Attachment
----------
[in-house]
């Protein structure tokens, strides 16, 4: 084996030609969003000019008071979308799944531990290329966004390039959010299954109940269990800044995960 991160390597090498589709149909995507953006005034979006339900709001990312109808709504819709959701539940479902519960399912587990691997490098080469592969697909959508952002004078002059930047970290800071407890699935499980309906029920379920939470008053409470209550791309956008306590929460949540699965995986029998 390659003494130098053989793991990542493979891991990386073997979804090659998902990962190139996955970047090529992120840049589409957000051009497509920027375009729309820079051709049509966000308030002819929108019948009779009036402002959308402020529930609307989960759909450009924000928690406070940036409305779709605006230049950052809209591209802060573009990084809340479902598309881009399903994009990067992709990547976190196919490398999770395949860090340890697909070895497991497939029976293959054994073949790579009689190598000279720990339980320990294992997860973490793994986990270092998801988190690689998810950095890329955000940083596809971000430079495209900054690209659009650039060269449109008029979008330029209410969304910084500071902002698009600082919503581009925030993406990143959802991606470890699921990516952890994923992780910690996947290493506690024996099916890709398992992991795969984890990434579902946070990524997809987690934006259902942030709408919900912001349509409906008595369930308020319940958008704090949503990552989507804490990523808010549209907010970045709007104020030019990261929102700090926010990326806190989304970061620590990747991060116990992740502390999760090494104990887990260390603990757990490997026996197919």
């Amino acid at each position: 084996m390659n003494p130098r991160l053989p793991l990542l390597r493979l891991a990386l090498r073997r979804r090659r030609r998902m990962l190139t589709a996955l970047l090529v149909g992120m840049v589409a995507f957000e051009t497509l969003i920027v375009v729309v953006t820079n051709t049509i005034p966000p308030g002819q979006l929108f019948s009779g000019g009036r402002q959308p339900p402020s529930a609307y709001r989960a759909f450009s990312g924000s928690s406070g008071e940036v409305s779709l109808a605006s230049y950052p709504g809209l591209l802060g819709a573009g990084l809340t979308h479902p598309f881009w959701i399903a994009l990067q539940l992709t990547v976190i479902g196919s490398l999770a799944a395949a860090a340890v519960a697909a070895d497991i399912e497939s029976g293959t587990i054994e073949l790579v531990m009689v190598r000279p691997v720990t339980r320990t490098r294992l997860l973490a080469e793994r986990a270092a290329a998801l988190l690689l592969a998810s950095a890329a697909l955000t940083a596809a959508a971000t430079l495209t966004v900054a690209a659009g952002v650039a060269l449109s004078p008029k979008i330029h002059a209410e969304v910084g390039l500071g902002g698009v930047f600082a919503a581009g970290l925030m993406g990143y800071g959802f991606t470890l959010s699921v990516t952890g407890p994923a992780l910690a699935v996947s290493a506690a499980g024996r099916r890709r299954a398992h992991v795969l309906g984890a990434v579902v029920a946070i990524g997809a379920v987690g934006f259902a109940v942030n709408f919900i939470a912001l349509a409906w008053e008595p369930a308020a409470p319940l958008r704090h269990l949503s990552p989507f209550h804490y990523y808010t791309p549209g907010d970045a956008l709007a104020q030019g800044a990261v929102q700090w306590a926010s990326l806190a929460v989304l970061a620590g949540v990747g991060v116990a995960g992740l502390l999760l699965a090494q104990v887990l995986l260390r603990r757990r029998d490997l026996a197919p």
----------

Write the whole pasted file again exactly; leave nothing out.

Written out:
[in-house]
């Protein structure tokens, strides 16, 4: 084996030609969003000019008071979308799944531990290329966004390039959010299954109940269990800044995960 991160390597090498589709149909995507953006005034979006339900709001990312109808709504819709959701539940479902519960399912587990691997490098080469592969697909959508952002004078002059930047970290800071407890699935499980309906029920379920939470008053409470209550791309956008306590929460949540699965995986029998 390659003494130098053989793991990542493979891991990386073997979804090659998902990962190139996955970047090529992120840049589409957000051009497509920027375009729309820079051709049509966000308030002819929108019948009779009036402002959308402020529930609307989960759909450009924000928690406070940036409305779709605006230049950052809209591209802060573009990084809340479902598309881009399903994009990067992709990547976190196919490398999770395949860090340890697909070895497991497939029976293959054994073949790579009689190598000279720990339980320990294992997860973490793994986990270092998801988190690689998810950095890329955000940083596809971000430079495209900054690209659009650039060269449109008029979008330029209410969304910084500071902002698009600082919503581009925030993406990143959802991606470890699921990516952890994923992780910690996947290493506690024996099916890709398992992991795969984890990434579902946070990524997809987690934006259902942030709408919900912001349509409906008595369930308020319940958008704090949503990552989507804490990523808010549209907010970045709007104020030019990261929102700090926010990326806190989304970061620590990747991060116990992740502390999760090494104990887990260390603990757990490997026996197919």
């Amino acid at each position: 084996m390659n003494p130098r991160l053989p793991l990542l390597r493979l891991a990386l090498r073997r979804r090659r030609r998902m990962l190139t589709a996955l970047l090529v149909g992120m840049v589409a995507f957000e051009t497509l969003i920027v375009v729309v953006t820079n051709t049509i005034p966000p308030g002819q979006l929108f019948s009779g000019g009036r402002q959308p339900p402020s529930a609307y709001r989960a759909f450009s990312g924000s928690s406070g008071e940036v409305s779709l109808a605006s230049y950052p709504g809209l591209l802060g819709a573009g990084l809340t979308h479902p598309f881009w959701i399903a994009l990067q539940l992709t990547v976190i479902g196919s490398l999770a799944a395949a860090a340890v519960a697909a070895d497991i399912e497939s029976g293959t587990i054994e073949l790579v531990m009689v190598r000279p691997v720990t339980r320990t490098r294992l997860l973490a080469e793994r986990a270092a290329a998801l988190l690689l592969a998810s950095a890329a697909l955000t940083a596809a959508a971000t430079l495209t966004v900054a690209a659009g952002v650039a060269l449109s004078p008029k979008i330029h002059a209410e969304v910084g390039l500071g902002g698009v930047f600082a919503a581009g970290l925030m993406g990143y800071g959802f991606t470890l959010s699921v990516t952890g407890p994923a992780l910690a699935v996947s290493a506690a499980g024996r099916r890709r299954a398992h992991v795969l309906g984890a990434v579902v029920a946070i990524g997809a379920v987690g934006f259902a109940v942030n709408f919900i939470a912001l349509a409906w008053e008595p369930a308020a409470p319940l958008r704090h269990l949503s990552p989507f209550h804490y990523y808010t791309p549209g907010d970045a956008l709007a104020q030019g800044a990261v929102q700090w306590a926010s990326l806190a929460v989304l970061a620590g949540v990747g991060v116990a995960g992740l502390l999760l699965a090494q104990v887990l995986l260390r603990r757990r029998d490997l026996a197919p």